It’s official: Corner Brook native hooks on with IceCaps; Slaney’s also returning to AHL as Portland’s assistant coach
Corner Brook native Jason King, shown during his time with the National Hockey League’s Vancouver Canucks, has signed a one-year AHL contract to play for the St. John’s IceCaps. — File photo
Calling it “a perfect fit in just about every way,” Corner Brook native Jason King has agreed to contract that will see him playing in his home province for the American Hockey League’s St. John’s IceCaps this fall.
King, who turns 30 on Sept. 14, had played in the German Elite League (DEL) the past three seasons, and before this week, had a year left on a contract with the DEL’s Hamburg Freezers. However, when offered a chance to play in his home province for the Winnipeg Jets’ organization, he arranged to get out of the German deal before signing to a one-year minor-league contract to play for St. John’s.
“On a personal level, we often talked about how fantastic it would be to be in a situation where I could play and we’d be able to be around family,” said King, whose wife Jennifer is also from Corner Brook. They have two sons, three-year-old Kaden and six-month-old Kaiser.
“On a professional level, this is an organization I know, an organization run by people that I trust. And it’s a chance for me to get back to playing North American hockey, which I think is better for my game.”
The Jets are owned by True North Sports and Entertainment, which also own the IceCaps, who began their AHL existence as the Manitoba Moose. As a Vancouver Canucks prospect, King played almost 200 games for the Moose from 2002 to 2006. Manitoba’s general manager at the time was Craig Heisinger, who has the same title with the IceCaps.
“For me, it makes a big difference to be dealing with people I know, with people who know me and what I’m about and what I can do,” said King.
“Craig and the others there know how to put a team together. They’ve shown it.
“And then you have Danny (Williams) and Glenn (Stanford) heading up the administration in St. John’s.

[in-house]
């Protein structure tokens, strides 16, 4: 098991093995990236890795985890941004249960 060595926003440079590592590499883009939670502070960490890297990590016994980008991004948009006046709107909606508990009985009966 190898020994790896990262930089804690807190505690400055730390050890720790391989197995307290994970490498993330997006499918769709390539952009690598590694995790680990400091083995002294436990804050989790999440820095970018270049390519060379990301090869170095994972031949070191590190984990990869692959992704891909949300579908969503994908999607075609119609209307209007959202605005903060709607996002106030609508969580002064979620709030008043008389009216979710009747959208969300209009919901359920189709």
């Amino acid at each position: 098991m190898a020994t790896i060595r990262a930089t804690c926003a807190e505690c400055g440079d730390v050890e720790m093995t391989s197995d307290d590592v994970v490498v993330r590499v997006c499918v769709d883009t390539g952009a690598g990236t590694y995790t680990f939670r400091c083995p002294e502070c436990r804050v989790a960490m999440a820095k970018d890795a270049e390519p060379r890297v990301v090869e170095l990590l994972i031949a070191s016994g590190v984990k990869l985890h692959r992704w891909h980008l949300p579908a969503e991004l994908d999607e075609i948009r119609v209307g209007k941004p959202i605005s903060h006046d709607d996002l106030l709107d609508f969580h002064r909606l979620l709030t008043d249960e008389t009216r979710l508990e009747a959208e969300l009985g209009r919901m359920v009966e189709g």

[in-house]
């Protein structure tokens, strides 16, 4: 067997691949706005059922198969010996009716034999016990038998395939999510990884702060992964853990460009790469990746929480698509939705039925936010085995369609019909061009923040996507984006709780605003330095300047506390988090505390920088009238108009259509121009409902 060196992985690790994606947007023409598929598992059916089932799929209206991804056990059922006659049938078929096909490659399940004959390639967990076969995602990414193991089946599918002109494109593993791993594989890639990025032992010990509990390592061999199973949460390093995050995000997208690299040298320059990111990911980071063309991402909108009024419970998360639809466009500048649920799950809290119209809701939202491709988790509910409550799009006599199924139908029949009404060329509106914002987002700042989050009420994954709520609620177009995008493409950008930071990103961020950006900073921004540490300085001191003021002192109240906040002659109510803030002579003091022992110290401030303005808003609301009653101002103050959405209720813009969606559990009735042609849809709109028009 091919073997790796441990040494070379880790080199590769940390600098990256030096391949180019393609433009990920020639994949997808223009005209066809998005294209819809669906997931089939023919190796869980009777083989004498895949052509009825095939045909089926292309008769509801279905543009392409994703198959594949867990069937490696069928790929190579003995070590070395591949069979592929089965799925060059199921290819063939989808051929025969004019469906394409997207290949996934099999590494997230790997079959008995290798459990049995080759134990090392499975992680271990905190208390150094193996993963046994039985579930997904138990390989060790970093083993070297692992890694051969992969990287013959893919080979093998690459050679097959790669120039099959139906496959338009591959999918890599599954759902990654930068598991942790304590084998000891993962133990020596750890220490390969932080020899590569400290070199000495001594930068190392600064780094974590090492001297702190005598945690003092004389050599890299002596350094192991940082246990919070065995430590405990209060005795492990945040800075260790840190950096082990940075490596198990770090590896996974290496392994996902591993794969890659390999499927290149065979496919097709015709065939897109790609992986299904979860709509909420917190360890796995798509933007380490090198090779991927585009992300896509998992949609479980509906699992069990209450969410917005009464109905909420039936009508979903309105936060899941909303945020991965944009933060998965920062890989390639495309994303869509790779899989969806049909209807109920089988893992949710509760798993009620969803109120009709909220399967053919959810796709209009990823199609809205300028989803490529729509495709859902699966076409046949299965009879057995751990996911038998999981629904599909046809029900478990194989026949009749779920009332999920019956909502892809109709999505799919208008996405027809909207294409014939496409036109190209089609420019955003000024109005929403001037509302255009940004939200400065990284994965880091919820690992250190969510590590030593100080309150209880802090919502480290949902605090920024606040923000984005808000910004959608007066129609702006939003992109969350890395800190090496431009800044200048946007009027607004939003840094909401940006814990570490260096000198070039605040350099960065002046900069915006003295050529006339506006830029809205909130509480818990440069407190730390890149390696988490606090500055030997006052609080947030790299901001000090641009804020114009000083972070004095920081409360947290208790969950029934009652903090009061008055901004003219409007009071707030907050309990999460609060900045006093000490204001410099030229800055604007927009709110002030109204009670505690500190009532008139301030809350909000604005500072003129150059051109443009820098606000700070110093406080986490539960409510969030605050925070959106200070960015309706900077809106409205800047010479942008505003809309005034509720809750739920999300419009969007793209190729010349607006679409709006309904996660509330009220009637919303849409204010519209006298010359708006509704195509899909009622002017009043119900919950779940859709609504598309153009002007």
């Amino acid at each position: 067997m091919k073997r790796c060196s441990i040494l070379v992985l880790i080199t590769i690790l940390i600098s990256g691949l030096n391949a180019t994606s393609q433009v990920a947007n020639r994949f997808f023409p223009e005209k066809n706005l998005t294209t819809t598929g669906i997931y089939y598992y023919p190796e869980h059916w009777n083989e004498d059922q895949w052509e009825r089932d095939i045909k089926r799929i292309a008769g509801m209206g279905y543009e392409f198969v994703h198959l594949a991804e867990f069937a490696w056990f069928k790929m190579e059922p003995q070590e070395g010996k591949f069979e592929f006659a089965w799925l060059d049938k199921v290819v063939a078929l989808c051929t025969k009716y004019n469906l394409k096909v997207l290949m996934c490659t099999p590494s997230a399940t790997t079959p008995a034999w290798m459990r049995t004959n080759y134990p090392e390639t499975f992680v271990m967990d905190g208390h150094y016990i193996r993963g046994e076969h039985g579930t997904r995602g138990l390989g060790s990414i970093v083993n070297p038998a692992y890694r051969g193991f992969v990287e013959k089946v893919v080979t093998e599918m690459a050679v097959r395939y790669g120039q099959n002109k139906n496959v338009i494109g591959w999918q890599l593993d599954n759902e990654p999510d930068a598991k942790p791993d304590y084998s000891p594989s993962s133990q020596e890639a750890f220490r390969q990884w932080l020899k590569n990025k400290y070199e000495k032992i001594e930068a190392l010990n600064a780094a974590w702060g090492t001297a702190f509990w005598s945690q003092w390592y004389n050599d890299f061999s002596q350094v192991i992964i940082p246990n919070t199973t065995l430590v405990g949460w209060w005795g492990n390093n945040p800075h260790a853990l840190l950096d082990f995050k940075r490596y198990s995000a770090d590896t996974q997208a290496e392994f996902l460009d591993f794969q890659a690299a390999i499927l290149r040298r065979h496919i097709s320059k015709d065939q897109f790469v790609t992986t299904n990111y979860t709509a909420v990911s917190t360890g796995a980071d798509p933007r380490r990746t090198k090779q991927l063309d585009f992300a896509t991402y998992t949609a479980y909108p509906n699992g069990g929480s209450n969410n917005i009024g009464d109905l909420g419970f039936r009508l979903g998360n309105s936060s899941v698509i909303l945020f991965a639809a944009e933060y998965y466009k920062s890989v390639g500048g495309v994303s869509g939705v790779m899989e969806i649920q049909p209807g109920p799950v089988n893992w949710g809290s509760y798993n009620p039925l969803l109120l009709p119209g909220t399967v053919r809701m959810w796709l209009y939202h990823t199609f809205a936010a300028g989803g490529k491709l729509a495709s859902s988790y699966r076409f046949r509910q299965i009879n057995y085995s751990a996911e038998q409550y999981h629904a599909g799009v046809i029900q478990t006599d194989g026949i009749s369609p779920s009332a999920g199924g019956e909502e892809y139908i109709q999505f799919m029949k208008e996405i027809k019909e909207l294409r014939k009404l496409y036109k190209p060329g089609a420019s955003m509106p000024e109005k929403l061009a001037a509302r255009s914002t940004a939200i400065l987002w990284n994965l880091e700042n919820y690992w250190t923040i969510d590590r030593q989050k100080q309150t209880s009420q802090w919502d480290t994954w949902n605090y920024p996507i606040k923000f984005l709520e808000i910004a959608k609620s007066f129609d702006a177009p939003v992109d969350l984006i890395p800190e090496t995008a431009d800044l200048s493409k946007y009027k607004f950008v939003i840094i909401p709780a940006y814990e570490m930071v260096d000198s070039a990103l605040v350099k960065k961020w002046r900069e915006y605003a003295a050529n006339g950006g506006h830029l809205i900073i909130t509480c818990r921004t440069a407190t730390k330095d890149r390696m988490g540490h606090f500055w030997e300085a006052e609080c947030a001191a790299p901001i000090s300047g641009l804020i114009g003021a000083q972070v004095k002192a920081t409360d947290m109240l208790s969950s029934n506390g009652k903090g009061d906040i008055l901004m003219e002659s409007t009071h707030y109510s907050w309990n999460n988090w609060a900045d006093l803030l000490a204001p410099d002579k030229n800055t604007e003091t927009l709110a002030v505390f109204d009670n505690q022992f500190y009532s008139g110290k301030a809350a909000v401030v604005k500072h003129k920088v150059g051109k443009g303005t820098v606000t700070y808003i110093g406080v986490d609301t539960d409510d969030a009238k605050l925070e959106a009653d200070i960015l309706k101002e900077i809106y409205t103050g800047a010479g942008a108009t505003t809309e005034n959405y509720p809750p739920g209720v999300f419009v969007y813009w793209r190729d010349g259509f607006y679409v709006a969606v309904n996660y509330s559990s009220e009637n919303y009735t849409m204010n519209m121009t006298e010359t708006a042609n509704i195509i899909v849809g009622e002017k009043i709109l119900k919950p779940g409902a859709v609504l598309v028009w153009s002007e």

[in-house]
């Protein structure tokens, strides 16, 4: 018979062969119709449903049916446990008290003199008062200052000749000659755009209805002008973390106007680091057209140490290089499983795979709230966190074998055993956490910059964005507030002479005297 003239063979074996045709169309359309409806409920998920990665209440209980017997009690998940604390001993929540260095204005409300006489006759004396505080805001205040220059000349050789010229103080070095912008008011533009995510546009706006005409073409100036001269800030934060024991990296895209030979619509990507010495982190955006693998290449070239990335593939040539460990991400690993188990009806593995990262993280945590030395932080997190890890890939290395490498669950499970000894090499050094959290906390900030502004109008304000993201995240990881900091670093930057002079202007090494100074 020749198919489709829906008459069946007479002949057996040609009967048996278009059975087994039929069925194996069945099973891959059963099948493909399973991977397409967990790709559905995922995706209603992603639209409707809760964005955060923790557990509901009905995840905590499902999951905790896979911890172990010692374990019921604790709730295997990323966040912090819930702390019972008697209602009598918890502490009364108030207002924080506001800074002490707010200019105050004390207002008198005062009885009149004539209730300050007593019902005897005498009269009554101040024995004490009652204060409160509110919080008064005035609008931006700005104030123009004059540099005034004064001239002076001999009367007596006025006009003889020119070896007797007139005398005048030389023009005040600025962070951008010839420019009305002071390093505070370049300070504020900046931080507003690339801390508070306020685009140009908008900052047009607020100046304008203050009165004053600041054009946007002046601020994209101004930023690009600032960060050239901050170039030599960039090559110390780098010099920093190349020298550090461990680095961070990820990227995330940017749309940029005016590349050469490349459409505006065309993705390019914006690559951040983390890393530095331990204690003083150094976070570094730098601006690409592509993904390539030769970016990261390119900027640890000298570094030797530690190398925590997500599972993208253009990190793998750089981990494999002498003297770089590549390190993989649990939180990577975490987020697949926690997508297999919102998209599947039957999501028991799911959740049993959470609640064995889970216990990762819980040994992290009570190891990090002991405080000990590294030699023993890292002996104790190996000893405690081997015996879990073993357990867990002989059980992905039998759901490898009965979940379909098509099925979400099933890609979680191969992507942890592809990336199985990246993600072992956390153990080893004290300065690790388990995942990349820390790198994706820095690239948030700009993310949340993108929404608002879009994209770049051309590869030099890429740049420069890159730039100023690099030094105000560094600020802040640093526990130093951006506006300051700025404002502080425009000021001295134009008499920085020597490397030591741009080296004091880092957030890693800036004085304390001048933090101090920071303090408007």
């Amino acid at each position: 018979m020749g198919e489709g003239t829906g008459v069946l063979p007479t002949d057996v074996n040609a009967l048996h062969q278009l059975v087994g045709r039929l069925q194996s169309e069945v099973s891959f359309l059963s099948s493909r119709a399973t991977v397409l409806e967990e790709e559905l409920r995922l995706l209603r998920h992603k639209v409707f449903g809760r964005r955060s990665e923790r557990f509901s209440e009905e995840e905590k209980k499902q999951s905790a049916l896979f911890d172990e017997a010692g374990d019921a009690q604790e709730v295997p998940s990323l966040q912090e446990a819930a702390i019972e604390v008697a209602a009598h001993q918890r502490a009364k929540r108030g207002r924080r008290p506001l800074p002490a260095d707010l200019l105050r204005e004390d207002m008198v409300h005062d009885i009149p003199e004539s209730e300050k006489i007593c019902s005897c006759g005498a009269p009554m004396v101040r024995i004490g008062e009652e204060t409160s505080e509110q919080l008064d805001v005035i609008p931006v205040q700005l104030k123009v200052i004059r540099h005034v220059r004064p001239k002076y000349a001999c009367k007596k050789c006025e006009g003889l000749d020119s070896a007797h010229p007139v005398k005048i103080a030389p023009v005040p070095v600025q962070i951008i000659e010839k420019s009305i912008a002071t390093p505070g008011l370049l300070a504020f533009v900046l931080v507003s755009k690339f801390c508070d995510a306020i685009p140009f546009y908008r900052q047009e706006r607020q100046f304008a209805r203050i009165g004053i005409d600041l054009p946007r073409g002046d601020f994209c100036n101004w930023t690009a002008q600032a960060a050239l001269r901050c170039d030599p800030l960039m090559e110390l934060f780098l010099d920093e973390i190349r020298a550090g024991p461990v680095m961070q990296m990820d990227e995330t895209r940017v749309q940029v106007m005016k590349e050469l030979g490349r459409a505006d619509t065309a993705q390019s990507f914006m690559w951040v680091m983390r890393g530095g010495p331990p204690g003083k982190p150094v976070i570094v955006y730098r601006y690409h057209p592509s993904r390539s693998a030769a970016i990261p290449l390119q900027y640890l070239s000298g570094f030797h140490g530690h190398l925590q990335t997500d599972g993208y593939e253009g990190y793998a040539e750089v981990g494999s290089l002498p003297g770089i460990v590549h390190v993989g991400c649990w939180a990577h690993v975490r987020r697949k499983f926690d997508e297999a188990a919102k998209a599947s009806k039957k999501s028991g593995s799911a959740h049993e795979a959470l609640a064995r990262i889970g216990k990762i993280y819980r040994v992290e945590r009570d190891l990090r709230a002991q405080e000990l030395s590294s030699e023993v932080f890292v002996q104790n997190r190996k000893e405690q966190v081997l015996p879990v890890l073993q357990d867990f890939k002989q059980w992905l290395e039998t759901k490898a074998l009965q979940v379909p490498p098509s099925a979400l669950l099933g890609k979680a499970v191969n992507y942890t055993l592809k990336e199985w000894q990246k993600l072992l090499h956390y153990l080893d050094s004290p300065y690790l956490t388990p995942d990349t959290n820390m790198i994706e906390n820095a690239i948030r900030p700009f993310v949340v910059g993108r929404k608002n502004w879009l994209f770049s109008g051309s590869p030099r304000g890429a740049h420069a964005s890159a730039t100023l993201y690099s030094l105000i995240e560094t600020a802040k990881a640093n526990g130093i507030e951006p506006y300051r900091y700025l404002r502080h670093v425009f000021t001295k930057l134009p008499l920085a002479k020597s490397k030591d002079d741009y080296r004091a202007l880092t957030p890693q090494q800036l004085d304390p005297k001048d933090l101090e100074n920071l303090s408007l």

“There are good people everywhere, so you have to like that.”
King’s contract is an AHL-only deal, in part because the Jets don’t have many NHL contracts to award. National Hockey League teams are permitted only 50 per season and the Jets are already sitting at about 45, not counting defenceman Zach Bogosian, a restricted free agent who still must be signed. Clubs generally like to keep a few open contracts to be able to deal with roster-management contingencies during the course of a season.
“That certainly came up in the discussions Craig and I had,” said King, who doesn’t know if he’ll get an invitation to attend the Jets’ main training camp.
“We haven’t ironed out all the details and that’s one of them. But when it comes to that issue and the type of contract I have, the way I look at things is that if I play well enough to get back to the NHL, I believe I’ll be back in the NHL.”
King was drafted by the Canucks in the seventh round of the 2001 Entry Draft. He registered 12 goals and 11 assists for 23 points in 59 career NHL games with Vancouver and Anaheim Ducks. However, what seemed to be a promising start to his big-league career was derailed by concussion problems during his time with the Canucks’ organization.
He has played 256 games in the AHL with the Moose and Portland Pirates, (2007-08), totaling 106 goals and 102 assists for 208 points before heading to Germany.
Wherever he’s been, King has been known as a skilled forward. He’s slotted to play on the right wing on one of the IceCaps’ scoring lines.
“I see this as a tremendous opportunity. This is exciting for me as a player and it’s exciting for our whole family,” said King, who didn’t reveal details about his contract, but did admit he would have probably done better financially by staying in Germany.
“We did sacrifice in some areas, but on the whole, we believe it will be worth it,” he said.
Slaney will be Pirates’ assistant coach
Another Newfoundlander who has been playing pro hockey in Europe for the last number of years is returning to North America for jobs in the American Hockey League.
Also Thursday, the Phoenix Coyotes announced they have hired 39-year-old St. John’s native John Slaney as an assistant coach for their AHL affiliate, the Portland (Me.) Pirates.
Slaney returns to this side of the Atlantic after finishing his professional playing career with Plzen of the Czech Elite League.
Originally drafted by the Washington Capitals in the first round (ninth overall) of the 1990 NHL Entry Draft, Slaney totaled 91 points (22 goals, 69 assists) in 268 NHL games with the Capitals, Colorado Avalanche, Los Angeles Kings, Coyotes, Nashville Predators, Pittsburgh Penguins and Philadelphia Flyers.
In 631 career AHL games with Baltimore, Portland, Cornwall, Wilkes-Barre and Philadelphia, Slaney recorded 166 goals and 353 assists for 519 points and is regarded as one of the AHL’s all-time best rearguards.
He is a two-time recipient of the Eddie Shore Award (given annually to the AHL’s top defenceman), having won the honour in 2000-01 and 2001-02, a two-time first-team( 2001, 2002) and one-time second-team( 2004) AHL All-Star.
He also won a Calder Cup championship with the Philadelphia Phantoms in 2005.
During the 2005-06 season, Slaney became the AHL’s all-time leading scorer among defencemen, a mark that was broken by Bryan Helmer last season.
The Pirates, whose head coach is Ray Edwards, will play the IceCaps eight times this season, including four times in St. John’s.